Galaxy Entertainment Group Ltd., the Macau casino operator that made Lui Che-woo Asia’s second-richest person, fell the most in more than a week in Hong Kong after reporting earnings that missed estimates.
Galaxy dropped 2.8 percent to close at HK$72 in Hong Kong trading, the most since March 10, while the benchmark Hang Seng Index was little changed. Fourth-quarter adjusted earnings before interest, taxes, depreciation and amortization, or adjusted Ebitda, increased to HK$3.5 billion ($451 million), lagging behind the HK$3.67 billion average of nine analyst estimates compiled by Bloomberg.
“The fourth-quarter result was a slight miss mainly due to unfavourable luck factor,” D.S. Kim, a Hong Kong-based analyst at BNP Paribas Securities Asia Ltd., said by phone today. “It’s temporary and nothing structural.”
Galaxy, which said it will pay a special dividend for this year, faces intensifying competition as operators such as Galaxy, Melco Crown Entertainment Ltd. and Sands China Ltd. add malls, theaters and restaurants to attract Chinese visitors to Macau. An improved rail connection and increased hotel supply are helping to lure more vacationing Chinese, or mass-market gamblers, to the only Chinese city where casinos are legal.
The Hong Kong-based company said it plans to pay a special dividend of 70 Hong Kong cents a share for 2014. It didn’t declared a dividend for last year.
Net income rose 36 percent to HK$10.1 billion in 2013, with revenue up 16 percent to HK$66 billion, the company said in a filing to Hong Kong’s stock exchange today.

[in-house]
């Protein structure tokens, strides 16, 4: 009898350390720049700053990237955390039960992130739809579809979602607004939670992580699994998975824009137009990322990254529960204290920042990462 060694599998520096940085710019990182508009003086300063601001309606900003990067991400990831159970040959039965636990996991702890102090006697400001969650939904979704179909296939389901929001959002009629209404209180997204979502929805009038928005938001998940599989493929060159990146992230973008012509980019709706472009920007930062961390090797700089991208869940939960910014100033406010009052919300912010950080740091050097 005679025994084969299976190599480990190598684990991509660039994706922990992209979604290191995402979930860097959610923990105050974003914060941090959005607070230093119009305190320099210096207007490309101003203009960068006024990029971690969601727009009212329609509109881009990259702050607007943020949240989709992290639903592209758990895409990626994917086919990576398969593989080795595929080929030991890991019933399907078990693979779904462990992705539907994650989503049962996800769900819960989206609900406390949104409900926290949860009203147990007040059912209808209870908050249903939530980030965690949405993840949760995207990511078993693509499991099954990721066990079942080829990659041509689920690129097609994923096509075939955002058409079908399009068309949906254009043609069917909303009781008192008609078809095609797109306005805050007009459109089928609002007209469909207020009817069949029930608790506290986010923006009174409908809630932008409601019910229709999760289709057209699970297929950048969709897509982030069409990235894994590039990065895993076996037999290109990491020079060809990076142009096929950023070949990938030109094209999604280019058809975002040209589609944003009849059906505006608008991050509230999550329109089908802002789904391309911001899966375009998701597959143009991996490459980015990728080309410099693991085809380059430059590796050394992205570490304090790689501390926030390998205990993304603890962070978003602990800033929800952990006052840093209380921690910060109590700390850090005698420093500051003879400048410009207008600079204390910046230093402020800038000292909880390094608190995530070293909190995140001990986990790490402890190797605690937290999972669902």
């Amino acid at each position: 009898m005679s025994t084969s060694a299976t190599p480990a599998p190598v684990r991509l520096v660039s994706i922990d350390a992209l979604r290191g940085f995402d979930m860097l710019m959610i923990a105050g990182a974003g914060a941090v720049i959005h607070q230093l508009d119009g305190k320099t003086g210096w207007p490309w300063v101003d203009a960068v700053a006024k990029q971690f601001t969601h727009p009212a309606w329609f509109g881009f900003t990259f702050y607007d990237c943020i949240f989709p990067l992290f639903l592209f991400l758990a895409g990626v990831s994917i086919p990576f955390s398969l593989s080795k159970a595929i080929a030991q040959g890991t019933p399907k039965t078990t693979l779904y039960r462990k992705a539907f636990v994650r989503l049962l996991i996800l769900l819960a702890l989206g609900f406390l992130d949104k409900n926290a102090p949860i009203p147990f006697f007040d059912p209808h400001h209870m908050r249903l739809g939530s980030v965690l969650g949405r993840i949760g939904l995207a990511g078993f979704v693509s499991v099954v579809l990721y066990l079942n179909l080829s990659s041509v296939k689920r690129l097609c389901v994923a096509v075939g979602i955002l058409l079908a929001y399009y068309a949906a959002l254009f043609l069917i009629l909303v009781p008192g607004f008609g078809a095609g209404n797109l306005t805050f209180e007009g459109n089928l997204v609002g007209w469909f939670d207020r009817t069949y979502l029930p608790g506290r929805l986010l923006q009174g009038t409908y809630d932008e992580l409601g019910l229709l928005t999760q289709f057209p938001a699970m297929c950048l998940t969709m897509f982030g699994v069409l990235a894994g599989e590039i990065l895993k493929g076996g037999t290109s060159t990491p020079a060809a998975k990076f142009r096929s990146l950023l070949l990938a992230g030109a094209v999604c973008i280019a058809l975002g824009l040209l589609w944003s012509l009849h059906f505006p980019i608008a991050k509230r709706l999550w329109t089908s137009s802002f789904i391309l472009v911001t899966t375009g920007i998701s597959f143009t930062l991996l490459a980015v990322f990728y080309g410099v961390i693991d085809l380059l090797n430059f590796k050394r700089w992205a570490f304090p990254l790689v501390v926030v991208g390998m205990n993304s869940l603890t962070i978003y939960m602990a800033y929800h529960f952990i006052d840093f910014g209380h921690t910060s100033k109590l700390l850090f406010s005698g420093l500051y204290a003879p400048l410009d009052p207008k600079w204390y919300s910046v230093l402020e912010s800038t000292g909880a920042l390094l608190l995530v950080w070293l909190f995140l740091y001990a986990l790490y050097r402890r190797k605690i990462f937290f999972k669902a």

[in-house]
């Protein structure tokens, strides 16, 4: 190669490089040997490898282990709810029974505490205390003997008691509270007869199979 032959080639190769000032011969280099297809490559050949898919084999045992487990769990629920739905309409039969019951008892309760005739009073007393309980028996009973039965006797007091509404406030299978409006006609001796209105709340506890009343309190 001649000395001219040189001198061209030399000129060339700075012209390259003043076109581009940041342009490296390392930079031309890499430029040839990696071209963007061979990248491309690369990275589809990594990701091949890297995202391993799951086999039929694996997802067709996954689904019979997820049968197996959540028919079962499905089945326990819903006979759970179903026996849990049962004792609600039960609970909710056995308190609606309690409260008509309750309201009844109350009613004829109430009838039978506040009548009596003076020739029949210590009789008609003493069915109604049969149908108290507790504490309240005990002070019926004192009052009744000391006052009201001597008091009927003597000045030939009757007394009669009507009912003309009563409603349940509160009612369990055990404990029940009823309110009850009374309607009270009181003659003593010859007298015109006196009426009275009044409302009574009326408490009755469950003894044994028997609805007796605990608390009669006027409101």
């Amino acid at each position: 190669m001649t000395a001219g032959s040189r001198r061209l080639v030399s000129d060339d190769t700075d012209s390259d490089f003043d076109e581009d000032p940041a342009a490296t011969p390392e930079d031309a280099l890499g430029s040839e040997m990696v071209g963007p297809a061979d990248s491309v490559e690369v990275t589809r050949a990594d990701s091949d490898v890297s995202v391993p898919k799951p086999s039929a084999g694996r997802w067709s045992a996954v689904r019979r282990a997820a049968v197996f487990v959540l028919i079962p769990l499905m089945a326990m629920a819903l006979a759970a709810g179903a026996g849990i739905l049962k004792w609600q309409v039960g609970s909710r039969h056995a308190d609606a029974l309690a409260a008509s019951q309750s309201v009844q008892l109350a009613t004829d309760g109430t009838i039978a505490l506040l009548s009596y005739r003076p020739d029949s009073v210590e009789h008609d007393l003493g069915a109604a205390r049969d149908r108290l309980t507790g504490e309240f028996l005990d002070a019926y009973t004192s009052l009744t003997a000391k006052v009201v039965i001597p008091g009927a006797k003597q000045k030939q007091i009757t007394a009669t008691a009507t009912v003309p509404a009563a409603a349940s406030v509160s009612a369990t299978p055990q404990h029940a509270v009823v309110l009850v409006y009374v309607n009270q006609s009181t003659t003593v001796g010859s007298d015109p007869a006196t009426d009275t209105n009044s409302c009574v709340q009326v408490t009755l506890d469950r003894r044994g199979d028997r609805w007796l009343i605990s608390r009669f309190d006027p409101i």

At Galaxy Macau, the biggest of six casinos controlled by the company, VIP turnover, or bets by high-stakes gamblers, rose 11 percent to HK$774.1 billion in 2013. Mass-gaming revenue climbed 44 percent to HK$10.5 billion in the period.
VIP turnover at StarWorld Macau rose 5 percent and mass-gaming revenue jumped 59 percent in 2013.
Galaxy today also said it entered into a framework agreement with the authority of the neighboring Hengqin island to proceed with a proposed 10 billion yuan ($1.6 billion) plan to develop a resort on a piece of land measuring 2.7 square kilometers (29 million square feet).
Hengqin is an island next to Macau that’s connected by a bridge and is earmarked for non-gaming purposes.
Galaxy Macau has gained VIP market share as it opened a new room for high rollers with 12 tables in September, according to Karen Tang, a Hong Kong-based analyst at Deutsche Bank AG.
Lui, who has a net worth of $22.4 billion, is Asia’s second-richest person after Hong Kong tycoon Li Ka-shing, according to the Bloomberg Billionaires Index.
Galaxy is also expanding in the Cotai area, Asia’s equivalent of the Las Vegas Strip. The casino operator is spending HK$20 billion on the second-phase expansion of the Galaxy Macau resort and will add as many as 500 gaming tables and 1,300 rooms from the JW Marriott and Ritz-Carlton hotels by mid-2015. It will hire “several thousands” of workers for the second-phase expansion, Chief Operating Officer Michael Mecca said at a press conference in Hong Kong today.
Galaxy also plans to spend as much as HK$60 billion for the third and fourth phases which will start construction by end of this year and begin operations from 2016 through 2018.
The casino operator in July completed the HK$3.25 billion purchase of the Grand Waldo complex in Macau, which includes a spa and hotel. Refitting works are underway and the company expects to unveil its plans in the middle of this year, Galaxy said today.